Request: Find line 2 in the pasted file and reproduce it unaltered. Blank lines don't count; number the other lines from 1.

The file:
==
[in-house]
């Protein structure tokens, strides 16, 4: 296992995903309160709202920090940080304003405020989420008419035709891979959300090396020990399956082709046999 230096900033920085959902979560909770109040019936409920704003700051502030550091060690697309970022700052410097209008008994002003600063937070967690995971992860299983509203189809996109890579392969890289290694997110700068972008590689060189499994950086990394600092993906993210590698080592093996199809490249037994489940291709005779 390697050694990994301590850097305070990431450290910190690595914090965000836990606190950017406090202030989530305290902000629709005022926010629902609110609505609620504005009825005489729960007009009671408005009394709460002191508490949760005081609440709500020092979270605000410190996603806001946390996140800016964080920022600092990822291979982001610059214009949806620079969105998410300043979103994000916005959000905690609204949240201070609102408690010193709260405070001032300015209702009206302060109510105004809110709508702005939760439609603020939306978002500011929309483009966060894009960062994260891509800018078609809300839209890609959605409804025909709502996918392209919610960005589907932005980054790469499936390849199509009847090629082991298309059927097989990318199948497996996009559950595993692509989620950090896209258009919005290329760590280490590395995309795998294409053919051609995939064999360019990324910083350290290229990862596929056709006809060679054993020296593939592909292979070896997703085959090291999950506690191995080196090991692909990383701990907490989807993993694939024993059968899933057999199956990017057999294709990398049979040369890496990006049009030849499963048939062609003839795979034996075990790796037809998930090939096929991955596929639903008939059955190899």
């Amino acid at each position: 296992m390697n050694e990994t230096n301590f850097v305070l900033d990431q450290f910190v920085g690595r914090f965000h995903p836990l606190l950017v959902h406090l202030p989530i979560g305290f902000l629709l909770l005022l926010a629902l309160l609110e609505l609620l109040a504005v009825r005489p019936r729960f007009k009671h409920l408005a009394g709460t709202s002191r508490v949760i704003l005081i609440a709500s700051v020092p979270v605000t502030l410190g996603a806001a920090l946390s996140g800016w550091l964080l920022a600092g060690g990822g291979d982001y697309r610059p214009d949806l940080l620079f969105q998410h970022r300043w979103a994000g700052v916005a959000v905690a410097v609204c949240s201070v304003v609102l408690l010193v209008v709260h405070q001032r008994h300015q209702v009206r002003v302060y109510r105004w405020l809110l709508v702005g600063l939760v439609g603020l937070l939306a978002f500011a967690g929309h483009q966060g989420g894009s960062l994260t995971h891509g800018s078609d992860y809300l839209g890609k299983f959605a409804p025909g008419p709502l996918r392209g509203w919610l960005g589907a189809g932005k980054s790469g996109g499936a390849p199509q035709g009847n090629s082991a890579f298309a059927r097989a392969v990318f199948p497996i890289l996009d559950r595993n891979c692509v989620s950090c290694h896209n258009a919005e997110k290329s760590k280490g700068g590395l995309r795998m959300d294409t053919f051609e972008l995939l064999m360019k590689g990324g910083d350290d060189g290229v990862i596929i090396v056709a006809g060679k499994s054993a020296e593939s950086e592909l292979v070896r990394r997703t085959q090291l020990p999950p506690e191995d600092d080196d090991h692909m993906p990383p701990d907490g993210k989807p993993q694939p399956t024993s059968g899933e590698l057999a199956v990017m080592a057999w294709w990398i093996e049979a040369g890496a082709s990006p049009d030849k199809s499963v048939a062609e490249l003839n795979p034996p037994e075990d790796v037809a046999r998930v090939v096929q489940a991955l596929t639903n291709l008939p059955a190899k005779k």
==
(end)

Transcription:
């Protein structure tokens, strides 16, 4: 296992995903309160709202920090940080304003405020989420008419035709891979959300090396020990399956082709046999 230096900033920085959902979560909770109040019936409920704003700051502030550091060690697309970022700052410097209008008994002003600063937070967690995971992860299983509203189809996109890579392969890289290694997110700068972008590689060189499994950086990394600092993906993210590698080592093996199809490249037994489940291709005779 390697050694990994301590850097305070990431450290910190690595914090965000836990606190950017406090202030989530305290902000629709005022926010629902609110609505609620504005009825005489729960007009009671408005009394709460002191508490949760005081609440709500020092979270605000410190996603806001946390996140800016964080920022600092990822291979982001610059214009949806620079969105998410300043979103994000916005959000905690609204949240201070609102408690010193709260405070001032300015209702009206302060109510105004809110709508702005939760439609603020939306978002500011929309483009966060894009960062994260891509800018078609809300839209890609959605409804025909709502996918392209919610960005589907932005980054790469499936390849199509009847090629082991298309059927097989990318199948497996996009559950595993692509989620950090896209258009919005290329760590280490590395995309795998294409053919051609995939064999360019990324910083350290290229990862596929056709006809060679054993020296593939592909292979070896997703085959090291999950506690191995080196090991692909990383701990907490989807993993694939024993059968899933057999199956990017057999294709990398049979040369890496990006049009030849499963048939062609003839795979034996075990790796037809998930090939096929991955596929639903008939059955190899």